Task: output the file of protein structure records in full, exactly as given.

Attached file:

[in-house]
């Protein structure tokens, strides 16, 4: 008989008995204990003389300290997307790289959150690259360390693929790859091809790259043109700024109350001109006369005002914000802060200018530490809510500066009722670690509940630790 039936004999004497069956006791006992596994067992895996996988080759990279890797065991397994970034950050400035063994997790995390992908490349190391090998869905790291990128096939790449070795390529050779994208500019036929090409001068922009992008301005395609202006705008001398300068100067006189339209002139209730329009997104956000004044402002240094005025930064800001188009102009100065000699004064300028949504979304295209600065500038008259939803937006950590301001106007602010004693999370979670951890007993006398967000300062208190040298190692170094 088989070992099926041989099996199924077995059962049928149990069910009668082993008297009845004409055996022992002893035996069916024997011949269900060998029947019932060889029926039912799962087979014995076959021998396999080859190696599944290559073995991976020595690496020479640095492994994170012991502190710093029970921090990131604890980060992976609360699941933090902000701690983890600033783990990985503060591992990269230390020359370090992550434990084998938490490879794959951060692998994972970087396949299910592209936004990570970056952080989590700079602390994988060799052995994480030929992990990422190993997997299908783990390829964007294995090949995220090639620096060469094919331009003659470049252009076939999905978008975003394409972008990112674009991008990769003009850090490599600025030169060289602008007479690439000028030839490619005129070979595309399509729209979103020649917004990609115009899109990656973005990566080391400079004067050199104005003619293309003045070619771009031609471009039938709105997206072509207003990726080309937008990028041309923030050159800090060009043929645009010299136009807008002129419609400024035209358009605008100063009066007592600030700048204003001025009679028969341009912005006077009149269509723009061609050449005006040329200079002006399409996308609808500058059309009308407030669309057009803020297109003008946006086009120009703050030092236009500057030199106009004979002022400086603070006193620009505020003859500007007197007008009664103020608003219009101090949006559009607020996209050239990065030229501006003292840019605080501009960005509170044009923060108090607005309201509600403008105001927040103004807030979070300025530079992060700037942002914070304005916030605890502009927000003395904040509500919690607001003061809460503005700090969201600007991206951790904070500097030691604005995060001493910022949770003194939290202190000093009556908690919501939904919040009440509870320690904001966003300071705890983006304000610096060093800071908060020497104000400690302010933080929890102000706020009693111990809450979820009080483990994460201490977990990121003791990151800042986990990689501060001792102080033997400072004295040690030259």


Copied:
[in-house]
């Protein structure tokens, strides 16, 4: 008989008995204990003389300290997307790289959150690259360390693929790859091809790259043109700024109350001109006369005002914000802060200018530490809510500066009722670690509940630790 039936004999004497069956006791006992596994067992895996996988080759990279890797065991397994970034950050400035063994997790995390992908490349190391090998869905790291990128096939790449070795390529050779994208500019036929090409001068922009992008301005395609202006705008001398300068100067006189339209002139209730329009997104956000004044402002240094005025930064800001188009102009100065000699004064300028949504979304295209600065500038008259939803937006950590301001106007602010004693999370979670951890007993006398967000300062208190040298190692170094 088989070992099926041989099996199924077995059962049928149990069910009668082993008297009845004409055996022992002893035996069916024997011949269900060998029947019932060889029926039912799962087979014995076959021998396999080859190696599944290559073995991976020595690496020479640095492994994170012991502190710093029970921090990131604890980060992976609360699941933090902000701690983890600033783990990985503060591992990269230390020359370090992550434990084998938490490879794959951060692998994972970087396949299910592209936004990570970056952080989590700079602390994988060799052995994480030929992990990422190993997997299908783990390829964007294995090949995220090639620096060469094919331009003659470049252009076939999905978008975003394409972008990112674009991008990769003009850090490599600025030169060289602008007479690439000028030839490619005129070979595309399509729209979103020649917004990609115009899109990656973005990566080391400079004067050199104005003619293309003045070619771009031609471009039938709105997206072509207003990726080309937008990028041309923030050159800090060009043929645009010299136009807008002129419609400024035209358009605008100063009066007592600030700048204003001025009679028969341009912005006077009149269509723009061609050449005006040329200079002006399409996308609808500058059309009308407030669309057009803020297109003008946006086009120009703050030092236009500057030199106009004979002022400086603070006193620009505020003859500007007197007008009664103020608003219009101090949006559009607020996209050239990065030229501006003292840019605080501009960005509170044009923060108090607005309201509600403008105001927040103004807030979070300025530079992060700037942002914070304005916030605890502009927000003395904040509500919690607001003061809460503005700090969201600007991206951790904070500097030691604005995060001493910022949770003194939290202190000093009556908690919501939904919040009440509870320690904001966003300071705890983006304000610096060093800071908060020497104000400690302010933080929890102000706020009693111990809450979820009080483990994460201490977990990121003791990151800042986990990689501060001792102080033997400072004295040690030259």